2017-09-07 / Opinions

Book Review

The Ariadne Objective
Reviewed by

We like stories about heroes – well, if they are our heroes. World War II has supplied many such stories. This one is about a group of brave British soldiers who spent many harrowing months on the island of Crete, helping the Cretans resist the occupying Nazis.

Wes Davis, a professor and sometime archaeologist, focuses mainly on Patrick Leigh Fermor. An adventurous soul, he had walked across Europe when he was just 18. An indifferent student, he spent more time on “extracurricular” activities than on study. But he loved the natural world and “could shoot the tobacco out of a cigarette from twenty feet away.” Those skills would serve him well later.

Meanwhile, as he trekked across the soon-to-be war torn landscape, he formed easy friendships and learned languages, including some German and some Greek. Greece was his favorite place, but when Britain and France declared war against Germany, he went home and joined the army. “His experience before the war soon drew the interest of the War Office, and before long he wound up in intelligence and was on his way to the Mediterranean.”

Soon he was deployed to German occupied Crete to assist John Pendlebury in guerrilla operations. Pendlebury did not survive the war, and unlike Fermor, left no journals and reports. He carried a sword cane, and was revered by the Cretan hill men, so that legends grew up around him.

The resistance fighters were mostly old men, the young Cretans having been deployed elsewhere. They had few weapons and relied on old, rusted rifles. Sometimes the women would appear, carrying kitchen knives and broomsticks. They certainly did not lack courage, and welcomed the help of the British fighters. They had to be very careful. Attacks on the Germans might (and often did) result in reprisals against the villages.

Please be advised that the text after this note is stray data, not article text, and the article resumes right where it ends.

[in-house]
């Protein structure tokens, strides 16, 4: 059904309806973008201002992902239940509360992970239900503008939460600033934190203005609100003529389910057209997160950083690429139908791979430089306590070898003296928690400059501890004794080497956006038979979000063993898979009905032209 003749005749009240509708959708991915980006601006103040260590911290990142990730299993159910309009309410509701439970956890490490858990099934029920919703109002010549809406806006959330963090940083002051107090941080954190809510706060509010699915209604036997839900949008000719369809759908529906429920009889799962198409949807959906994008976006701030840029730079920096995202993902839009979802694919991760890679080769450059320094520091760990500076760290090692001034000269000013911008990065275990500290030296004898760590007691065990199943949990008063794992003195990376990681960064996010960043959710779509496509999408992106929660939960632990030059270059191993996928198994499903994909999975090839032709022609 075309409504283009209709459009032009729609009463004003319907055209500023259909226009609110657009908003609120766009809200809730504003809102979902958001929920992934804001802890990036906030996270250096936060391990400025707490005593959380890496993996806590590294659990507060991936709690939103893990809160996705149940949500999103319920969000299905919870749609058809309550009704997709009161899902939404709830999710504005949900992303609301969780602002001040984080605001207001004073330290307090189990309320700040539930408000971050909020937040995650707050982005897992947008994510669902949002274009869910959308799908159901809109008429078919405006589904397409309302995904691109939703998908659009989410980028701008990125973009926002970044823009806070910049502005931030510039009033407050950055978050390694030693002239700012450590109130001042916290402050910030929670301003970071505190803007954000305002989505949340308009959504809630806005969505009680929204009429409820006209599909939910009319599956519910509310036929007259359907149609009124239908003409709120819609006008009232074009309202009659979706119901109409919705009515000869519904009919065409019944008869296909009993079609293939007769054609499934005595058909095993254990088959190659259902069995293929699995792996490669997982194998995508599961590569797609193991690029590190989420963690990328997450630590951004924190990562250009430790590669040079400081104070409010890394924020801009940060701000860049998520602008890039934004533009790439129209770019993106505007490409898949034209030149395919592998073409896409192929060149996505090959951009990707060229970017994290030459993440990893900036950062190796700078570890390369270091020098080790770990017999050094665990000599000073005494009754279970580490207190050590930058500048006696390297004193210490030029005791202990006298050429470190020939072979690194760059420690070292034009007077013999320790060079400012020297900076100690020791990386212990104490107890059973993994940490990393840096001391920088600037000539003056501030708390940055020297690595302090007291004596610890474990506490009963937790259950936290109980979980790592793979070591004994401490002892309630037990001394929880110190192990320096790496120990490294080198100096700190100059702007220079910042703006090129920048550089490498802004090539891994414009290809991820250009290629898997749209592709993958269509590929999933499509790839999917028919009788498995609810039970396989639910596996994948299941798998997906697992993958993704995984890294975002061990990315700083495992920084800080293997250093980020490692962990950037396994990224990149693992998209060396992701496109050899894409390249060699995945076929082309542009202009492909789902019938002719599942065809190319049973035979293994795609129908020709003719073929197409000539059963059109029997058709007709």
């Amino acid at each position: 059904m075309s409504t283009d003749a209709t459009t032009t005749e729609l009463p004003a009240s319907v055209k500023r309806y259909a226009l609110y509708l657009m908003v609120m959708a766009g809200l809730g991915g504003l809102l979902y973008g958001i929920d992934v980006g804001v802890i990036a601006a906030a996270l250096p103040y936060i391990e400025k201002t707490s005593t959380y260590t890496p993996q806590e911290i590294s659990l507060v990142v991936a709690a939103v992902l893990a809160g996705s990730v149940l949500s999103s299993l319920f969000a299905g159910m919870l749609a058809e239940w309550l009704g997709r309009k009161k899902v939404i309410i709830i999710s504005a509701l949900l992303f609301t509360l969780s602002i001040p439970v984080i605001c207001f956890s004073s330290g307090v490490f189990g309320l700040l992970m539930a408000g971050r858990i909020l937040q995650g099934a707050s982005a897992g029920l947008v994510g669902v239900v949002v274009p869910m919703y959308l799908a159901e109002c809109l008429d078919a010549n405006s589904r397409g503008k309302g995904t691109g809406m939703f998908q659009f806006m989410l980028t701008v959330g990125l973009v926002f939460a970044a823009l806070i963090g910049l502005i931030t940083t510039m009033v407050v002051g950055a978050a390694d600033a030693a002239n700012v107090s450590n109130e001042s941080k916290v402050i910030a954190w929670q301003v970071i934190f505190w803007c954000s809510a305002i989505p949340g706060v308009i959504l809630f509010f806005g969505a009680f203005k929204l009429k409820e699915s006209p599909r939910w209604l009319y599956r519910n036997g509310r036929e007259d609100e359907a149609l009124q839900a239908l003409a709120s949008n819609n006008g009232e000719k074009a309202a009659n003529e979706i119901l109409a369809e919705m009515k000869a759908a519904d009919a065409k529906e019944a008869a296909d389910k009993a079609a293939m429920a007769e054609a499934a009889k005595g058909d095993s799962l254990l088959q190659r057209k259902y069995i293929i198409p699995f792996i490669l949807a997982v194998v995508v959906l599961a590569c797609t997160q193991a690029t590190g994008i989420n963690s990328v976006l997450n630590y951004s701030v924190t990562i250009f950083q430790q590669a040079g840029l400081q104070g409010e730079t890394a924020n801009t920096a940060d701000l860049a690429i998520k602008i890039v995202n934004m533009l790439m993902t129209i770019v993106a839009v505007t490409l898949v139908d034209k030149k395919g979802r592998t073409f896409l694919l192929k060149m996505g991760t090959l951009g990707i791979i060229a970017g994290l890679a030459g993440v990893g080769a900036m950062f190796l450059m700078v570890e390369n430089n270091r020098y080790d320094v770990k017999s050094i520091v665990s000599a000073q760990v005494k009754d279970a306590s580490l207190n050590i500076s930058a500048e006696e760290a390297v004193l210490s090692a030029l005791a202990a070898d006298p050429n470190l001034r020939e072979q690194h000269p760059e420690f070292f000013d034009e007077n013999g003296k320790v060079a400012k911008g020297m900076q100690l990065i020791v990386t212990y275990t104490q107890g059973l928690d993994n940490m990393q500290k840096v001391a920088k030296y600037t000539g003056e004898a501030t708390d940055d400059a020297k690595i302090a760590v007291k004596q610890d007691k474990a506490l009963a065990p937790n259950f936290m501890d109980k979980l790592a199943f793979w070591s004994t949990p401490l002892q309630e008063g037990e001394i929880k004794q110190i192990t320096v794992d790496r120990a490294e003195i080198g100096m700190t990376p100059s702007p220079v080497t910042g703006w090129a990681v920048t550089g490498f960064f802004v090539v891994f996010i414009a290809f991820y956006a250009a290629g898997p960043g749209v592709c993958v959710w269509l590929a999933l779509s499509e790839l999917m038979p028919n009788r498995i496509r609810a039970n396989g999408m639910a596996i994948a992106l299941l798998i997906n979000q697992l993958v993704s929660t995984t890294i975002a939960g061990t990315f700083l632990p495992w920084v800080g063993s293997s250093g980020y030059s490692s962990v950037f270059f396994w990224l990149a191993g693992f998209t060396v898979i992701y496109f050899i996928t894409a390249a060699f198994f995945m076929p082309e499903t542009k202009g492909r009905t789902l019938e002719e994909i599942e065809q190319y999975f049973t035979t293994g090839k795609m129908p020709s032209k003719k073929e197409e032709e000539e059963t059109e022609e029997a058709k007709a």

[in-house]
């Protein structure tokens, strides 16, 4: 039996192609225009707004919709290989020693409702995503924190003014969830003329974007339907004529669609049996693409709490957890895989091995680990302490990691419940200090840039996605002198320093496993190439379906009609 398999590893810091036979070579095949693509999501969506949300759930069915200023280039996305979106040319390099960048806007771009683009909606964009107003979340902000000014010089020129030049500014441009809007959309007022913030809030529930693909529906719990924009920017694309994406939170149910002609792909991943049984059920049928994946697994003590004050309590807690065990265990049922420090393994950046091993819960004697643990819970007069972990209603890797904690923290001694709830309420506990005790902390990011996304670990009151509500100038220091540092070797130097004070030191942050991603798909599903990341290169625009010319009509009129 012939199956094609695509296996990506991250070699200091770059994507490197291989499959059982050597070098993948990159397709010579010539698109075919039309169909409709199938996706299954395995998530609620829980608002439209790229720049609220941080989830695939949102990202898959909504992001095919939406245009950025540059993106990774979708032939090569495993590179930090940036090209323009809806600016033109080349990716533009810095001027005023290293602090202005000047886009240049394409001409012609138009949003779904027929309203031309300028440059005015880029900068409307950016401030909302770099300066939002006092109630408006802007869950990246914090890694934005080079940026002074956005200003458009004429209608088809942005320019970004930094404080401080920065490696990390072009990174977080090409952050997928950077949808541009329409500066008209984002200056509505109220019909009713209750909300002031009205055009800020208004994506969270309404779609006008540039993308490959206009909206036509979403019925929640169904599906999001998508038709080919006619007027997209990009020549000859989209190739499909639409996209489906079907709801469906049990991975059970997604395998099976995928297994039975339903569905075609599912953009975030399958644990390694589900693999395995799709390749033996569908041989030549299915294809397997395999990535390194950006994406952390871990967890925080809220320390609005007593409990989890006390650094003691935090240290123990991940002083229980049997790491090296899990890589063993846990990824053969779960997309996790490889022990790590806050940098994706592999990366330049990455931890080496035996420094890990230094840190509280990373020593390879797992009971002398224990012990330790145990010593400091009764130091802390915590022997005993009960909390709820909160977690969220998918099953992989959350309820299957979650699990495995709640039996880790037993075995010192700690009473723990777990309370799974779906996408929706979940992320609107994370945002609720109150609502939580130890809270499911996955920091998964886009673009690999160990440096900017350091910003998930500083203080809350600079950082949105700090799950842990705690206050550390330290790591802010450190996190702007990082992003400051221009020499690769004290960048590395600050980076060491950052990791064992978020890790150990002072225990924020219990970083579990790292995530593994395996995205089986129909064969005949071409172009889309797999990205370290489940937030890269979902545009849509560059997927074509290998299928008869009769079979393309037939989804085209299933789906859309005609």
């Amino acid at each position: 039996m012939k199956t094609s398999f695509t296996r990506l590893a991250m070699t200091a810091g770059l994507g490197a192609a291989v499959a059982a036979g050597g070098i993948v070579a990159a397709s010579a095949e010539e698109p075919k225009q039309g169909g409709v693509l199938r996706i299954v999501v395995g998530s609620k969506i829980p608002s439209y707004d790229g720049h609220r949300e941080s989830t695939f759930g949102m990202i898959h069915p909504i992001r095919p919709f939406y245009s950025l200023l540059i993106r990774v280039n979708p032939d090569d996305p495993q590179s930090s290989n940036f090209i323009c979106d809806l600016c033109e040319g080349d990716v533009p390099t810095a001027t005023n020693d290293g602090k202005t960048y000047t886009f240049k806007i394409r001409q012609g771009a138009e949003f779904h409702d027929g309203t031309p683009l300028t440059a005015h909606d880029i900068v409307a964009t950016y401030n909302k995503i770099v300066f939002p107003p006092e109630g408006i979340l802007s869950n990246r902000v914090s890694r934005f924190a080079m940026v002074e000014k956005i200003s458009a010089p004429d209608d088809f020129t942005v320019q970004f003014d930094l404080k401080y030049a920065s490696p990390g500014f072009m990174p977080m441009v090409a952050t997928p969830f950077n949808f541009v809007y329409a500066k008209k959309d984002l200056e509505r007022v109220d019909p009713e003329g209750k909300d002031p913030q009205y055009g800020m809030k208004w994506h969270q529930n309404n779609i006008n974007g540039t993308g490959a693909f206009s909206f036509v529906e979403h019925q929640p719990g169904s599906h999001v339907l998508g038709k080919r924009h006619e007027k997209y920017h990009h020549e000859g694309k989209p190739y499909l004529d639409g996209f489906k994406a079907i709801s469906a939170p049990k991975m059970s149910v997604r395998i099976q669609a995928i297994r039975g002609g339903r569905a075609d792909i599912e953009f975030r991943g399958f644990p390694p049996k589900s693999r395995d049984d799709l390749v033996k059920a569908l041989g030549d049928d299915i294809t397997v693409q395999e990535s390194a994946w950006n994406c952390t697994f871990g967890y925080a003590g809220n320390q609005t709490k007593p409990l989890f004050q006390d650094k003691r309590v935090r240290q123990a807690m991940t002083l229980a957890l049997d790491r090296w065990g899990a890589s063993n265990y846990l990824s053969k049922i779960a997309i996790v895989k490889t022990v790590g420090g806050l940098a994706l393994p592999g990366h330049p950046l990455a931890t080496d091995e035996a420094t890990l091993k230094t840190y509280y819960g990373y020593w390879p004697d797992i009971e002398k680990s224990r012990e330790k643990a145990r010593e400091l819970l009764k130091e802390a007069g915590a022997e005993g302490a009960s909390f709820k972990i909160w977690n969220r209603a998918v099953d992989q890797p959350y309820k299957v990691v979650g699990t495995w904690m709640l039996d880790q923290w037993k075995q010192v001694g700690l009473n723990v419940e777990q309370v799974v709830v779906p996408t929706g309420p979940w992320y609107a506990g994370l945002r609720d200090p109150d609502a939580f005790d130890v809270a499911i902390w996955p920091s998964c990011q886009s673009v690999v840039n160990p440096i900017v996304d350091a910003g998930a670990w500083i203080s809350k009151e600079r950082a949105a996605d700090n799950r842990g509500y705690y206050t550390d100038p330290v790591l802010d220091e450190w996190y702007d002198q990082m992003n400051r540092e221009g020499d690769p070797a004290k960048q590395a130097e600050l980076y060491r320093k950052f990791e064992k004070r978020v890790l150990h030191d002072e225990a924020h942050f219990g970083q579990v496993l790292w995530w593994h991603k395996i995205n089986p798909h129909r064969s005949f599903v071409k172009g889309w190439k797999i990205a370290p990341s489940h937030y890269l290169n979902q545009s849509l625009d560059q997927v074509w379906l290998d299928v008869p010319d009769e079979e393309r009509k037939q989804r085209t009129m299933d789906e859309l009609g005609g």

The German army had parachuted into Crete and controlled the beaches and sea lanes. The British were able also, however, to provide weapons and personnel by parachute and landings, with the help of the Cretans and radio contacts. Even so, especially during the early months, the British learned to eat and sleep whenever there was an opportunity. They stayed mostly in the hills, and the people of Crete were as hospitable as their own poverty would permit. Although much that Fermor wrote in his reports was light-hearted, it was very dangerous work that he and his comrades did. If they were caught, they would be shot as spies. In addition to supporting guerilla action, their job was to report such matters as German troop movements and numbers, shipping traffic in the ports, and activity at the airfields. When interviewed before being sent to Crete, one officer was asked if he had “any personal objection to murder.”

Several of the Greek patriots are profiled, especially one who wanted to kill Germans no matter the consequences. After one such action, more than 500 villagers were murdered, including men, women, and children. In an epilogue, Davis gives an account of what some of the survivors did after the war. The Ariadne Objective is entertaining and informative, and is available at the Mary Willis Library.

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